THE PIRATES of Poole celebrated the 600th anniversary of their hero in style on Saturday.

Hundreds of people packed Poole Quay, despite windy and rainy conditions, to mark Harry Paye Day.

Visitors enjoyed traditional fairground rides and carnival games, living history areas and live music.

But it was the midday pirate parade along the quayside which pulled the largest crowds.

Michael Wakelin, from Bournemouth, told the Daily Echo: "We always try to get along to this event, its for a great cause and it celebrates a genuine historic link Poole has to Harry.

"Also, it is always a pleasure to go pirate for the day."

Another visitor to the event, Maria O'Brien said: "It is a bit on the windy side, but I guess old Harry didn't complain about the weather in his day.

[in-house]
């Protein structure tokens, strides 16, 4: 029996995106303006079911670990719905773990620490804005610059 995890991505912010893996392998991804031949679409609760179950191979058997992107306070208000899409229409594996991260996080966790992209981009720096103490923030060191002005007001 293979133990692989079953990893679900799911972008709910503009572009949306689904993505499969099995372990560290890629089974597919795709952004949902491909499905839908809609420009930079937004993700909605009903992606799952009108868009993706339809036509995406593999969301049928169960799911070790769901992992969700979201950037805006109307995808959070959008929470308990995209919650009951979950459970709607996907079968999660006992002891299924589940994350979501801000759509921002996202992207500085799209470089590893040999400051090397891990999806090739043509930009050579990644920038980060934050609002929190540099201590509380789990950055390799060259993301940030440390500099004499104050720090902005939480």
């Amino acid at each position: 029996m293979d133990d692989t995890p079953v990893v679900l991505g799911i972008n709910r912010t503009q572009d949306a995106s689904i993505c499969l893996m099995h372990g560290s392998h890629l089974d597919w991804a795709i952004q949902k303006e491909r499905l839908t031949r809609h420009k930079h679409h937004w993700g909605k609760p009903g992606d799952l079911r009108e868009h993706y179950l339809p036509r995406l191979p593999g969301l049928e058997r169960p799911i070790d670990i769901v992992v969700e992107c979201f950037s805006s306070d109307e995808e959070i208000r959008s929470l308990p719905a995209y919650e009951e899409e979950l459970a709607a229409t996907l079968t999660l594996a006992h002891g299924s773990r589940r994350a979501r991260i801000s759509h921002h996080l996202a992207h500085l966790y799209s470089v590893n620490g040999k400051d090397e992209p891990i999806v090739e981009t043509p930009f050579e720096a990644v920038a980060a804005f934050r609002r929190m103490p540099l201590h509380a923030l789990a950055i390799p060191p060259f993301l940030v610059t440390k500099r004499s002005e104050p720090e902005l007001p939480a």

"It is nice that money will be going to charity as well."

This year The Pirates of Poole are raising funds for the Youth Cancer Trust, Dorset Children's Foundation and Staffie & Stray Rescue.

Liz Brown, of the Pirates of Poole, said: "We would be rubbish pirates if we complained about a bit of rain wouldn't we?

"It is actually the 600th anniversary of Harry's death this year."

Harry Paye was a privateer or pirate in the late 1300s and into the 1400s. He fought for king and country, causing havoc to French, Dutch and Spanish ships and fleets but sometimes commandeered any ship he came across. His home was Poole but he sailed up and down the coast and lies buried in Kent.

Saturday's event in Poole also boasted musket and cannon displays, and even a mock pirate trial.

Liz said: "We are going to try a Spanish pirate."